On Monday, Microsoft's Brandon LeBlanc announced on the official Windows Blog that the beta versions of Windows 7 Service Pack 1 and Windows Server 2008 R2 SP1 had just been released to the public. Buried in that announcement was an interesting tidbit, quite unrelated, commiting Microsoft to extending its deadline for "downgrade" rights to Windows XP:
[W]e have decided to extend downgrade rights to Windows XP Professional beyond the previously planned end date [to coincide with the release of] Windows 7 SP1 ... the OEM versions of Windows 7 Professional and Windows 7 Ultimate will continue to include downgrade rights to the similar versions of Windows Vista or Windows XP Professional. Going forward, businesses can continue to purchase new PCs and utilize end user downgrade rights to Windows XP or Windows Vista until they are ready to use Windows 7. Enabling such rights throughout the Windows 7 life cycle will make it easier for customers as they plan deployments to Windows 7.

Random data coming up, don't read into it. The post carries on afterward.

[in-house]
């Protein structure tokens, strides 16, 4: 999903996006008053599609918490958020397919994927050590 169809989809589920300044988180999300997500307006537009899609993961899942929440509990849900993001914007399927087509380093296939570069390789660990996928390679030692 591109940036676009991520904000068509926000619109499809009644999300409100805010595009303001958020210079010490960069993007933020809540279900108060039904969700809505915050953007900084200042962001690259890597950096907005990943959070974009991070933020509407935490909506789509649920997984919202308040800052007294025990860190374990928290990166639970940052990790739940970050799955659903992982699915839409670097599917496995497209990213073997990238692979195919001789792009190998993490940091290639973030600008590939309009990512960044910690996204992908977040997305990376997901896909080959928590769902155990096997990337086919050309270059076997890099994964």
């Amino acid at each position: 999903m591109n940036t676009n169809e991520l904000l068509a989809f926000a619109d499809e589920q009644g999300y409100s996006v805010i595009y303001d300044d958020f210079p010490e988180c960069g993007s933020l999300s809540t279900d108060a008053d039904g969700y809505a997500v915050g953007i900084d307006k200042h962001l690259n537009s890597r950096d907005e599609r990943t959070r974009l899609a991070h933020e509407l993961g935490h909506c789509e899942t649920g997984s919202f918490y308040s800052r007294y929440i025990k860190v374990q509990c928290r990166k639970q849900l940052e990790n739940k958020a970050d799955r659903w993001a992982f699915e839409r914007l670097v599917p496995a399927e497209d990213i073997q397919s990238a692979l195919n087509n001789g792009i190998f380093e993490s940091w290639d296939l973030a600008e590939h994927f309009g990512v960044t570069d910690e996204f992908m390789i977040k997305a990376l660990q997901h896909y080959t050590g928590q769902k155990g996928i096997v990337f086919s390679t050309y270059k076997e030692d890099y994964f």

The announcement doesn't mean anything to companies that have paid for Microsoft's Software Assurance plan -- those folks have "downgrade" rights to just about anything. But for companies without Software Assurance, the extension means there's more time to buy new PCs with Windows 7 Pro or Ultimate preloaded, then install fully licensed Windows XP on those PCs, without having to pay more for XP.
If you work in an XP-only shop, where old PCs are rapidly turning into boat anchors and the powers that be refuse to sludge into the 21st century, that change could save quite a few shekels.
Note that LeBlanc didn't say exactly when this new Windows XP downgrade offer would end. Instead of a hard-and-fast date, we merely read that the offer was good "throughout the Windows 7 life cycle."